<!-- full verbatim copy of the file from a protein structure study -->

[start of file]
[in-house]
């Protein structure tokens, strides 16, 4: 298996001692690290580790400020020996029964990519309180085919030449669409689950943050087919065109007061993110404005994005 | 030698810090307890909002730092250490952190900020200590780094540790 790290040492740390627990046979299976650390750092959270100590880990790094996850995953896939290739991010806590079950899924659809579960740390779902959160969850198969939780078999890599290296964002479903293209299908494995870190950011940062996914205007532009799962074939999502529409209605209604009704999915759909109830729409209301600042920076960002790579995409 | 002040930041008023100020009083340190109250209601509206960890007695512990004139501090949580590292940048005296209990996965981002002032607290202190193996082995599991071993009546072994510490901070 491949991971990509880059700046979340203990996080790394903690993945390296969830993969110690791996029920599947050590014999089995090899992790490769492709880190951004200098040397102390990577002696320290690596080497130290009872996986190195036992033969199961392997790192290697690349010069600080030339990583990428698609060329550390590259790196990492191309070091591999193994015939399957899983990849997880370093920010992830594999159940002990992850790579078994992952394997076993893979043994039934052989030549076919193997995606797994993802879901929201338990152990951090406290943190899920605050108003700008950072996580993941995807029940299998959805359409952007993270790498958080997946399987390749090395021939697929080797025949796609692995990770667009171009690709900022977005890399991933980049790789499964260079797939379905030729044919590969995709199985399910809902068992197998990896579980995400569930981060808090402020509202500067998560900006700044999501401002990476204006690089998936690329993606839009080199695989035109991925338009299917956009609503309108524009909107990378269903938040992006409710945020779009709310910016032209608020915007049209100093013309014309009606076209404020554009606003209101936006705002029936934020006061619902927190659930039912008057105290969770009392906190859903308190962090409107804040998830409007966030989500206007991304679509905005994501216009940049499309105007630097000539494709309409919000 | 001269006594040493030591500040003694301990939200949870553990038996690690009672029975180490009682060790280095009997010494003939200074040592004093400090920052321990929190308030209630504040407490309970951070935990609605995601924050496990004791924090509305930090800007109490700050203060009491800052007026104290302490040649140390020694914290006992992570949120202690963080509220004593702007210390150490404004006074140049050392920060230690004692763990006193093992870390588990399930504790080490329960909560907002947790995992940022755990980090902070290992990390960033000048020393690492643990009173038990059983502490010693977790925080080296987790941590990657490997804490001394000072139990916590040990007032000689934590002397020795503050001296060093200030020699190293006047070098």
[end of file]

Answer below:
[in-house]
């Protein structure tokens, strides 16, 4: 298996001692690290580790400020020996029964990519309180085919030449669409689950943050087919065109007061993110404005994005 | 030698810090307890909002730092250490952190900020200590780094540790 790290040492740390627990046979299976650390750092959270100590880990790094996850995953896939290739991010806590079950899924659809579960740390779902959160969850198969939780078999890599290296964002479903293209299908494995870190950011940062996914205007532009799962074939999502529409209605209604009704999915759909109830729409209301600042920076960002790579995409 | 002040930041008023100020009083340190109250209601509206960890007695512990004139501090949580590292940048005296209990996965981002002032607290202190193996082995599991071993009546072994510490901070 491949991971990509880059700046979340203990996080790394903690993945390296969830993969110690791996029920599947050590014999089995090899992790490769492709880190951004200098040397102390990577002696320290690596080497130290009872996986190195036992033969199961392997790192290697690349010069600080030339990583990428698609060329550390590259790196990492191309070091591999193994015939399957899983990849997880370093920010992830594999159940002990992850790579078994992952394997076993893979043994039934052989030549076919193997995606797994993802879901929201338990152990951090406290943190899920605050108003700008950072996580993941995807029940299998959805359409952007993270790498958080997946399987390749090395021939697929080797025949796609692995990770667009171009690709900022977005890399991933980049790789499964260079797939379905030729044919590969995709199985399910809902068992197998990896579980995400569930981060808090402020509202500067998560900006700044999501401002990476204006690089998936690329993606839009080199695989035109991925338009299917956009609503309108524009909107990378269903938040992006409710945020779009709310910016032209608020915007049209100093013309014309009606076209404020554009606003209101936006705002029936934020006061619902927190659930039912008057105290969770009392906190859903308190962090409107804040998830409007966030989500206007991304679509905005994501216009940049499309105007630097000539494709309409919000 | 001269006594040493030591500040003694301990939200949870553990038996690690009672029975180490009682060790280095009997010494003939200074040592004093400090920052321990929190308030209630504040407490309970951070935990609605995601924050496990004791924090509305930090800007109490700050203060009491800052007026104290302490040649140390020694914290006992992570949120202690963080509220004593702007210390150490404004006074140049050392920060230690004692763990006193093992870390588990399930504790080490329960909560907002947790995992940022755990980090902070290992990390960033000048020393690492643990009173038990059983502490010693977790925080080296987790941590990657490997804490001394000072139990916590040990007032000689934590002397020795503050001296060093200030020699190293006047070098």